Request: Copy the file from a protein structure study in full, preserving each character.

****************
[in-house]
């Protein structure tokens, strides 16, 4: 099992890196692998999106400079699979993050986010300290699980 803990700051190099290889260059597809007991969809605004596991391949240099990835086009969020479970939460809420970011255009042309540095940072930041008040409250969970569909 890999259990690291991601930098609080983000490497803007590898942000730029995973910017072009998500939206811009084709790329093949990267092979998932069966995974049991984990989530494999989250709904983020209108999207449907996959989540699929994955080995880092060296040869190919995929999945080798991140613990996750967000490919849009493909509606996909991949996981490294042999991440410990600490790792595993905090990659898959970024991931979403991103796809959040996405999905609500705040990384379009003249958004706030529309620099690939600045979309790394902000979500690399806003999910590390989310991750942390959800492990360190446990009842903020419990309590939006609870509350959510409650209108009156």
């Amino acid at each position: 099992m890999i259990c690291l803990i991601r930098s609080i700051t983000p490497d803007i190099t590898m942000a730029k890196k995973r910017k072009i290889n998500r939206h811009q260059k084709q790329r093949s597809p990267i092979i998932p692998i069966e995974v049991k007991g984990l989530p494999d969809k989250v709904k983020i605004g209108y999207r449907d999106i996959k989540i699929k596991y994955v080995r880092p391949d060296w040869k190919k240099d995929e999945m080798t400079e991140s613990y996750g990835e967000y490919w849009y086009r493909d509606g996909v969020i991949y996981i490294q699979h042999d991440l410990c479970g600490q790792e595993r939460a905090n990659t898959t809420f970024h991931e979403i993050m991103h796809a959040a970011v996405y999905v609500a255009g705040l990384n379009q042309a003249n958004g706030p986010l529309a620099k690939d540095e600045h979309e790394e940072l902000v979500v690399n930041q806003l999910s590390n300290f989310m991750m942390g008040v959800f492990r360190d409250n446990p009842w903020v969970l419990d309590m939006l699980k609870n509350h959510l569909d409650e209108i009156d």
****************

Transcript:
[in-house]
């Protein structure tokens, strides 16, 4: 099992890196692998999106400079699979993050986010300290699980 803990700051190099290889260059597809007991969809605004596991391949240099990835086009969020479970939460809420970011255009042309540095940072930041008040409250969970569909 890999259990690291991601930098609080983000490497803007590898942000730029995973910017072009998500939206811009084709790329093949990267092979998932069966995974049991984990989530494999989250709904983020209108999207449907996959989540699929994955080995880092060296040869190919995929999945080798991140613990996750967000490919849009493909509606996909991949996981490294042999991440410990600490790792595993905090990659898959970024991931979403991103796809959040996405999905609500705040990384379009003249958004706030529309620099690939600045979309790394902000979500690399806003999910590390989310991750942390959800492990360190446990009842903020419990309590939006609870509350959510409650209108009156």
């Amino acid at each position: 099992m890999i259990c690291l803990i991601r930098s609080i700051t983000p490497d803007i190099t590898m942000a730029k890196k995973r910017k072009i290889n998500r939206h811009q260059k084709q790329r093949s597809p990267i092979i998932p692998i069966e995974v049991k007991g984990l989530p494999d969809k989250v709904k983020i605004g209108y999207r449907d999106i996959k989540i699929k596991y994955v080995r880092p391949d060296w040869k190919k240099d995929e999945m080798t400079e991140s613990y996750g990835e967000y490919w849009y086009r493909d509606g996909v969020i991949y996981i490294q699979h042999d991440l410990c479970g600490q790792e595993r939460a905090n990659t898959t809420f970024h991931e979403i993050m991103h796809a959040a970011v996405y999905v609500a255009g705040l990384n379009q042309a003249n958004g706030p986010l529309a620099k690939d540095e600045h979309e790394e940072l902000v979500v690399n930041q806003l999910s590390n300290f989310m991750m942390g008040v959800f492990r360190d409250n446990p009842w903020v969970l419990d309590m939006l699980k609870n509350h959510l569909d409650e209108i009156d």